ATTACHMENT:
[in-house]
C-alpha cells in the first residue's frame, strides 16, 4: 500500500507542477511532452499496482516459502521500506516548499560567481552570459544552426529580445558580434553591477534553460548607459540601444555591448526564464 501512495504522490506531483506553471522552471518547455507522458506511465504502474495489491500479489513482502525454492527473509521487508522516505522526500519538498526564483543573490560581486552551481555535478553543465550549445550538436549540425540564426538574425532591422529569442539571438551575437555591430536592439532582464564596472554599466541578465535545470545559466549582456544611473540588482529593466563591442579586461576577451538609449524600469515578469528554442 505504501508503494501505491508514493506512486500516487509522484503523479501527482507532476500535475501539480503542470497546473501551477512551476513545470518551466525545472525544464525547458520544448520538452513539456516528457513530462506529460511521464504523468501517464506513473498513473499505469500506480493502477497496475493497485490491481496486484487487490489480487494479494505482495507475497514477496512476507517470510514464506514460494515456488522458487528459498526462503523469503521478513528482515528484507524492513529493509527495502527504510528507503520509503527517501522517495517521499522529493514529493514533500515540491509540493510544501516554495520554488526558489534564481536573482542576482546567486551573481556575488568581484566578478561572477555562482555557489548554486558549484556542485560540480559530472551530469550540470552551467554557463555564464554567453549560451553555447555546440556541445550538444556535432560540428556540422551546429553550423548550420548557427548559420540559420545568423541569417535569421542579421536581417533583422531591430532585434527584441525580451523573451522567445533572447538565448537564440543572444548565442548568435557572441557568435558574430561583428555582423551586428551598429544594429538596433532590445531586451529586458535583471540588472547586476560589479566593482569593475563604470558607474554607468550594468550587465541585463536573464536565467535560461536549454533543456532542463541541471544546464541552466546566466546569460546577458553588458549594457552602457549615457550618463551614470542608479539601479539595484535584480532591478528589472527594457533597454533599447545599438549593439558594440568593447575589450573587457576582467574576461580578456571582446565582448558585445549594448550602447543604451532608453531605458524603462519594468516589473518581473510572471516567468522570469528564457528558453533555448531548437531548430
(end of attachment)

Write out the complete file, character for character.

[in-house]
C-alpha cells in the first residue's frame, strides 16, 4: 500500500507542477511532452499496482516459502521500506516548499560567481552570459544552426529580445558580434553591477534553460548607459540601444555591448526564464 501512495504522490506531483506553471522552471518547455507522458506511465504502474495489491500479489513482502525454492527473509521487508522516505522526500519538498526564483543573490560581486552551481555535478553543465550549445550538436549540425540564426538574425532591422529569442539571438551575437555591430536592439532582464564596472554599466541578465535545470545559466549582456544611473540588482529593466563591442579586461576577451538609449524600469515578469528554442 505504501508503494501505491508514493506512486500516487509522484503523479501527482507532476500535475501539480503542470497546473501551477512551476513545470518551466525545472525544464525547458520544448520538452513539456516528457513530462506529460511521464504523468501517464506513473498513473499505469500506480493502477497496475493497485490491481496486484487487490489480487494479494505482495507475497514477496512476507517470510514464506514460494515456488522458487528459498526462503523469503521478513528482515528484507524492513529493509527495502527504510528507503520509503527517501522517495517521499522529493514529493514533500515540491509540493510544501516554495520554488526558489534564481536573482542576482546567486551573481556575488568581484566578478561572477555562482555557489548554486558549484556542485560540480559530472551530469550540470552551467554557463555564464554567453549560451553555447555546440556541445550538444556535432560540428556540422551546429553550423548550420548557427548559420540559420545568423541569417535569421542579421536581417533583422531591430532585434527584441525580451523573451522567445533572447538565448537564440543572444548565442548568435557572441557568435558574430561583428555582423551586428551598429544594429538596433532590445531586451529586458535583471540588472547586476560589479566593482569593475563604470558607474554607468550594468550587465541585463536573464536565467535560461536549454533543456532542463541541471544546464541552466546566466546569460546577458553588458549594457552602457549615457550618463551614470542608479539601479539595484535584480532591478528589472527594457533597454533599447545599438549593439558594440568593447575589450573587457576582467574576461580578456571582446565582448558585445549594448550602447543604451532608453531605458524603462519594468516589473518581473510572471516567468522570469528564457528558453533555448531548437531548430